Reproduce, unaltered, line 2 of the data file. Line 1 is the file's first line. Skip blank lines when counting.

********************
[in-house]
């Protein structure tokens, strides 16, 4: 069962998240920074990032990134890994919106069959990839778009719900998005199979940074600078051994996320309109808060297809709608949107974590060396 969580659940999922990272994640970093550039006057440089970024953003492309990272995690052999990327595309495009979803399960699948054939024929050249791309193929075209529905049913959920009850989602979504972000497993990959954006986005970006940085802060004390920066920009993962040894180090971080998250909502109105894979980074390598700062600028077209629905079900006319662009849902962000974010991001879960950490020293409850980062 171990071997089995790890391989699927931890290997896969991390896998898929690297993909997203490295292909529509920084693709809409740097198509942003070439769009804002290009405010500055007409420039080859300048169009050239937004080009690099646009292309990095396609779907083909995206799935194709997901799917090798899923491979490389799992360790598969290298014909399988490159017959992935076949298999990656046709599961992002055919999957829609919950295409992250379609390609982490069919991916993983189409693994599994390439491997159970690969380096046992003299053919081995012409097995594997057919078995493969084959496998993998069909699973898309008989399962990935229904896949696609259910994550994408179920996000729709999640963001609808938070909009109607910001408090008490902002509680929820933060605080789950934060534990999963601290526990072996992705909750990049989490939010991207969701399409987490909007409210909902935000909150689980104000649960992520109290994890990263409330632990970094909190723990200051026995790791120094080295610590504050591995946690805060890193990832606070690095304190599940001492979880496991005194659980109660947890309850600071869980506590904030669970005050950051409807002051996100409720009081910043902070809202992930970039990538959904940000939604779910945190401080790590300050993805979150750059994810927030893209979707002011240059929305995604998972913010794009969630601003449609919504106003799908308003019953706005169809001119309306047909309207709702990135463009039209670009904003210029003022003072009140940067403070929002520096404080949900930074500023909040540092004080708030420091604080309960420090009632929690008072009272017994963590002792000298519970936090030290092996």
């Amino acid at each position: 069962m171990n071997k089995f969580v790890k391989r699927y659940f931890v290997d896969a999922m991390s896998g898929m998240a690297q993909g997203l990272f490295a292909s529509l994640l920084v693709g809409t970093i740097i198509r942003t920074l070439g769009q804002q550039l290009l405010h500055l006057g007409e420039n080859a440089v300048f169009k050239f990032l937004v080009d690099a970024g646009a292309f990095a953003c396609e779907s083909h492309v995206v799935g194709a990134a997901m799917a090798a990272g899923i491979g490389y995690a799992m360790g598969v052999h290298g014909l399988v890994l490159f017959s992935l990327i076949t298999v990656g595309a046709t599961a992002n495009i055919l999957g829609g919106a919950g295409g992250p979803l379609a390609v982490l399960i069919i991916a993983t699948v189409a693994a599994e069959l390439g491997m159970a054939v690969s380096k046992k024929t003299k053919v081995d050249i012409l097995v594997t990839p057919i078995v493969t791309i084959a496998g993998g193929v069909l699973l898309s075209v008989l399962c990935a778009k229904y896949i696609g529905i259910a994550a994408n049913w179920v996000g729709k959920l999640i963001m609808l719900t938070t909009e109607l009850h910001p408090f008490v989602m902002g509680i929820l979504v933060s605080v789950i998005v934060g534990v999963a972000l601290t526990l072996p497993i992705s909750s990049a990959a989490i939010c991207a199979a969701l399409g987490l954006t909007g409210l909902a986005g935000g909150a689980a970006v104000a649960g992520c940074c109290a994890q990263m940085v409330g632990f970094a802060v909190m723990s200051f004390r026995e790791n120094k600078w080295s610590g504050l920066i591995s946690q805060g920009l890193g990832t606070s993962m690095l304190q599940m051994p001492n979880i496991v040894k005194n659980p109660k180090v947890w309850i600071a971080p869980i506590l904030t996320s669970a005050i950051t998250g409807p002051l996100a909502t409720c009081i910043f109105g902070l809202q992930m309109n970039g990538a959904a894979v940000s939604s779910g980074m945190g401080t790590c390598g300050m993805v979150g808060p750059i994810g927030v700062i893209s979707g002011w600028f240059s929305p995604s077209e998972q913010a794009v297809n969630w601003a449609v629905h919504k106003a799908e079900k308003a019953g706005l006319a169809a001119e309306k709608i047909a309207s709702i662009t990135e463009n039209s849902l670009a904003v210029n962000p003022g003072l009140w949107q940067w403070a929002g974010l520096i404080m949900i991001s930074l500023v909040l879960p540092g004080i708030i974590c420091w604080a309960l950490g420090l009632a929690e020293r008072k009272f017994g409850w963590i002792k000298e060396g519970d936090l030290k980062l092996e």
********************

């Protein structure tokens, strides 16, 4: 069962998240920074990032990134890994919106069959990839778009719900998005199979940074600078051994996320309109808060297809709608949107974590060396 969580659940999922990272994640970093550039006057440089970024953003492309990272995690052999990327595309495009979803399960699948054939024929050249791309193929075209529905049913959920009850989602979504972000497993990959954006986005970006940085802060004390920066920009993962040894180090971080998250909502109105894979980074390598700062600028077209629905079900006319662009849902962000974010991001879960950490020293409850980062 171990071997089995790890391989699927931890290997896969991390896998898929690297993909997203490295292909529509920084693709809409740097198509942003070439769009804002290009405010500055007409420039080859300048169009050239937004080009690099646009292309990095396609779907083909995206799935194709997901799917090798899923491979490389799992360790598969290298014909399988490159017959992935076949298999990656046709599961992002055919999957829609919950295409992250379609390609982490069919991916993983189409693994599994390439491997159970690969380096046992003299053919081995012409097995594997057919078995493969084959496998993998069909699973898309008989399962990935229904896949696609259910994550994408179920996000729709999640963001609808938070909009109607910001408090008490902002509680929820933060605080789950934060534990999963601290526990072996992705909750990049989490939010991207969701399409987490909007409210909902935000909150689980104000649960992520109290994890990263409330632990970094909190723990200051026995790791120094080295610590504050591995946690805060890193990832606070690095304190599940001492979880496991005194659980109660947890309850600071869980506590904030669970005050950051409807002051996100409720009081910043902070809202992930970039990538959904940000939604779910945190401080790590300050993805979150750059994810927030893209979707002011240059929305995604998972913010794009969630601003449609919504106003799908308003019953706005169809001119309306047909309207709702990135463009039209670009904003210029003022003072009140940067403070929002520096404080949900930074500023909040540092004080708030420091604080309960420090009632929690008072009272017994963590002792000298519970936090030290092996």